Wednesday, July 20, 2005

Killing the 'Good Earth'

Killing the 'Good Earth': China's Peasant Uprising

PEJ News - C. L. Cook - The fouling of China's rural water and airsheds by factories situated near villages far from the furtile real estate markets of the city threatens to kill the "Good Earth' and the long-enduring way of life it sustains. Frustrated with government inaction, the "peasants" have taken the fight to the gates of the offending factories, where demonstration has led to riots and death on both sides. And, the movement is spreading.

Killing the 'Good Earth'
Unrest in China's Countryside
C. L. Cook

PEJ News
July 20, 05

China's rapid industrial development has brought with it all the banes familiar to the rest of the post-industrial world: Crowding, sprawl, poverty and crime. But, it's not in the cities where the worst side-effects of the mushrooming manufacturing economy are being felt. Much of the damage being done is to the environment, and most acutely experienced in China's agricultural heartland, where the tillers and toilers see little benefits to the destruction of their fields and livelihood.

Chinese authorities spent the weekend battling with farmers and citizens protesting a local factory's pollution is destroying them. Xinchang is a few hundred kilometers down-wind of Shanghai, where a local pharmaceutical plant has been repeatedly cited by the population as posing an environmental threat to them. They've been assured by bribed officials their concerns will be addressed, but frustrated with protracted inaction, they've taken things in hand.

Rural insurrection is in the air right now throughout China, and the residents of Xinchang, knowing of similar civil actions taken in neighbouring areas suffering similar problems and the fate of those demos, were wily in their approach to this event.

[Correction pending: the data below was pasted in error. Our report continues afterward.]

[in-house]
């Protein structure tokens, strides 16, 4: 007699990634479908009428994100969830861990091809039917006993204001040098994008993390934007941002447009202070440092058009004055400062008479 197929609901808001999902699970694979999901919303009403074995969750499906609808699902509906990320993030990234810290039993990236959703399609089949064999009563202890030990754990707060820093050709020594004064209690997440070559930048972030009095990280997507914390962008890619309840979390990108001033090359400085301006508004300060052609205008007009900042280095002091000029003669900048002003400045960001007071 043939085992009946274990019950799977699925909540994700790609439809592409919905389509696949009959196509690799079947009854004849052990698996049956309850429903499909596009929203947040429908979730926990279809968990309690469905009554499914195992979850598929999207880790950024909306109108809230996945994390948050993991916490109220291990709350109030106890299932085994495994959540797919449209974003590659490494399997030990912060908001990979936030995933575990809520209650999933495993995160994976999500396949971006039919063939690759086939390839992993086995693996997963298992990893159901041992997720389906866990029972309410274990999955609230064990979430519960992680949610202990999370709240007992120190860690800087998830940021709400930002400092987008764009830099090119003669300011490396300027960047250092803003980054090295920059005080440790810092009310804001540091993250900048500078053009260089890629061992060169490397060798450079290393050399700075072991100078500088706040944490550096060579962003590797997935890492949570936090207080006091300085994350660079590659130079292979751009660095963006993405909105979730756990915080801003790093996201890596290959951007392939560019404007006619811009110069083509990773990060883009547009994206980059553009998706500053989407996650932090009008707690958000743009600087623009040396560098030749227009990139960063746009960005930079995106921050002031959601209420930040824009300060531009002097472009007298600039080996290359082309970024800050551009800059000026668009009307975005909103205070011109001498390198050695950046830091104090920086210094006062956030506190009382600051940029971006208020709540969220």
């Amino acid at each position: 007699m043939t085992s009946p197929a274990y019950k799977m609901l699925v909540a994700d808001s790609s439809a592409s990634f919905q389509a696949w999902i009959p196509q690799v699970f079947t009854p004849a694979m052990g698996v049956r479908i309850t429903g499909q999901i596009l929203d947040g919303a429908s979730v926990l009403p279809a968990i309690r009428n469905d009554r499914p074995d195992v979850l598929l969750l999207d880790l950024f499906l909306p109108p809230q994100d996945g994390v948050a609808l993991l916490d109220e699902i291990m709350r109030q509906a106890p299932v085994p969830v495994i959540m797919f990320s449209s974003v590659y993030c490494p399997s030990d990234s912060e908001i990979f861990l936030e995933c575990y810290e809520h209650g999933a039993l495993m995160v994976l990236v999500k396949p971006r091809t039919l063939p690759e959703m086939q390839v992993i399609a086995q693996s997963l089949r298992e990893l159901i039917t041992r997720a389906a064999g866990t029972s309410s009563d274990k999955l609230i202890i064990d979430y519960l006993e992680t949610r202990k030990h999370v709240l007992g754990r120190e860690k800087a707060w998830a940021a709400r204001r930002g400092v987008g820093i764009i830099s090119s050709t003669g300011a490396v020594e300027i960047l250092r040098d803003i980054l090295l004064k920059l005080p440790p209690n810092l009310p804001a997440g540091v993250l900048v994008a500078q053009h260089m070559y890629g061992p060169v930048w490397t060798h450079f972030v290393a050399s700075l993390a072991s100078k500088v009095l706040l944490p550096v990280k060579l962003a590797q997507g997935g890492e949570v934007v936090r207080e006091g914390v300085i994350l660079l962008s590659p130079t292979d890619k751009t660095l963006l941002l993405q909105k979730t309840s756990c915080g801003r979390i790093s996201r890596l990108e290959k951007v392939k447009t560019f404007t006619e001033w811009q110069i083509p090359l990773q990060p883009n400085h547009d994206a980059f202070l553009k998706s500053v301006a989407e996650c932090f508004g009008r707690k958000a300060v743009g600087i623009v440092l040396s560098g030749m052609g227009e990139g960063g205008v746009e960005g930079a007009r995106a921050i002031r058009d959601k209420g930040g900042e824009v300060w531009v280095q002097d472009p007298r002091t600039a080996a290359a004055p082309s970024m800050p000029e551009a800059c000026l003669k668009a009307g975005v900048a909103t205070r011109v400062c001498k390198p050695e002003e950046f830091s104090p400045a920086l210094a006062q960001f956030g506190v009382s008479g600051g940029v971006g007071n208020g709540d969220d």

Crossing the fields and backways, more than fifteen thousands managed to elude road blocks and other impediments to gather at the gates of the Jingxin Pharmaceutical Company, the site of a recent deadly explosion and release of poison gas. Met with riot police and tear gas, the protesters fought back, killing an admitted six police, wounding many others.

No details on civilian casualties are presently verifiable.

The explosion proved the spark for an already primed atmosphere where crop failures and illness are being blamed on the plant's variously toxic effluents. An unidentified woman living near the plant, (locals say they're afraid to reveal their identity for fear of arrest), says: "Our fields won’t produce grain anymore... We don’t dare to eat food grown from anywhere near here.”

Last Sunday, (JY 17) pitched battles broke out between demonstrators and authorities bussed in to the scene. The crowd overturned police cars, threw stones and bottles, and engaged police. Monday, crowds returned, though in lesser numbers, vowing a determination to continue blockades until the plant is shut-down.

China's political environmental too is to millions a disaster. Occuring throughout China's "miracle economy" are masses of dispossessed peasants, driven from the land to a Dickensian industrial nightmare, destined to toil endlessly for survival in conditions promising less. Staying in the country often means victimization at the hands of local crony pols, the remnants of China's communist legacy now comprising a network of 21st century company towns.

But that network has been shaken by thousands of big and small expressions of resistance.

The Xinchang rebellion is just the latest and biggest of a wave of militant responses to the radical restructuring of Chinese society seen in recent years. As Reuters reports, last year there were 74,000 "incidents" of insurrection reported. They attribute the heightened social unrest with the failure of the central government to deal with local grievances, most concerned local corruption. And, the usually tacit central authority is listening.

Earlier this month, the Party's deputy director, Li Jingtian, criticized elements of the Party's "grassroots cadres," saying: "some of them are probably less competent, and they are not able to dissipate these conflicts or problems."

Not exactly fighting words, but self-criticism is neither a common sight for the Party, that remains the first and last word in China.

Chris Cook hosts Gorilla Radio, a weekly public affairs program, broad/webcast from the University of Victoria, Canada. He's also a contributing editor at

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